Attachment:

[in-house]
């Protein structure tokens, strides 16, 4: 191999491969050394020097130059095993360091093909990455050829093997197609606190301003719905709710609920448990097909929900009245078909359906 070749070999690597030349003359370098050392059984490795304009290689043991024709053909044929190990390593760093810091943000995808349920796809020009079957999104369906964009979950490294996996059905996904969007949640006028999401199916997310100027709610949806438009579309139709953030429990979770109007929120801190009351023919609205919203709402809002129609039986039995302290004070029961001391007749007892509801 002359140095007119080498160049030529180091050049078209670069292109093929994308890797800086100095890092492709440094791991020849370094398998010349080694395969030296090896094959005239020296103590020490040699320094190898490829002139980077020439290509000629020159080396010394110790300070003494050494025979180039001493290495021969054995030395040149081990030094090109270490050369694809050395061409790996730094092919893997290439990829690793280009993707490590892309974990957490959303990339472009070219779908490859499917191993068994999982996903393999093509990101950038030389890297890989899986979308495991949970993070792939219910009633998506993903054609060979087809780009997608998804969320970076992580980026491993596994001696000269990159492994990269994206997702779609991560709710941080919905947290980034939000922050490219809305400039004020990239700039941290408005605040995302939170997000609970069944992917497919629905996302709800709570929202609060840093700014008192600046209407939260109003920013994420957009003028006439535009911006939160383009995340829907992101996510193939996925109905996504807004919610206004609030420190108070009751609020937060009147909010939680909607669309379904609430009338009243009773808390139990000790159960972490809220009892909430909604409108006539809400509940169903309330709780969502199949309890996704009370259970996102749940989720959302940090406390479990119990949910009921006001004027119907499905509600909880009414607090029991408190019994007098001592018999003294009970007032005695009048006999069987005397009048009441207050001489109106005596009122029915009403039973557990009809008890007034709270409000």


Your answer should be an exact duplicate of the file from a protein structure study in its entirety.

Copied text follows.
[in-house]
């Protein structure tokens, strides 16, 4: 191999491969050394020097130059095993360091093909990455050829093997197609606190301003719905709710609920448990097909929900009245078909359906 070749070999690597030349003359370098050392059984490795304009290689043991024709053909044929190990390593760093810091943000995808349920796809020009079957999104369906964009979950490294996996059905996904969007949640006028999401199916997310100027709610949806438009579309139709953030429990979770109007929120801190009351023919609205919203709402809002129609039986039995302290004070029961001391007749007892509801 002359140095007119080498160049030529180091050049078209670069292109093929994308890797800086100095890092492709440094791991020849370094398998010349080694395969030296090896094959005239020296103590020490040699320094190898490829002139980077020439290509000629020159080396010394110790300070003494050494025979180039001493290495021969054995030395040149081990030094090109270490050369694809050395061409790996730094092919893997290439990829690793280009993707490590892309974990957490959303990339472009070219779908490859499917191993068994999982996903393999093509990101950038030389890297890989899986979308495991949970993070792939219910009633998506993903054609060979087809780009997608998804969320970076992580980026491993596994001696000269990159492994990269994206997702779609991560709710941080919905947290980034939000922050490219809305400039004020990239700039941290408005605040995302939170997000609970069944992917497919629905996302709800709570929202609060840093700014008192600046209407939260109003920013994420957009003028006439535009911006939160383009995340829907992101996510193939996925109905996504807004919610206004609030420190108070009751609020937060009147909010939680909607669309379904609430009338009243009773808390139990000790159960972490809220009892909430909604409108006539809400509940169903309330709780969502199949309890996704009370259970996102749940989720959302940090406390479990119990949910009921006001004027119907499905509600909880009414607090029991408190019994007098001592018999003294009970007032005695009048006999069987005397009048009441207050001489109106005596009122029915009403039973557990009809008890007034709270409000």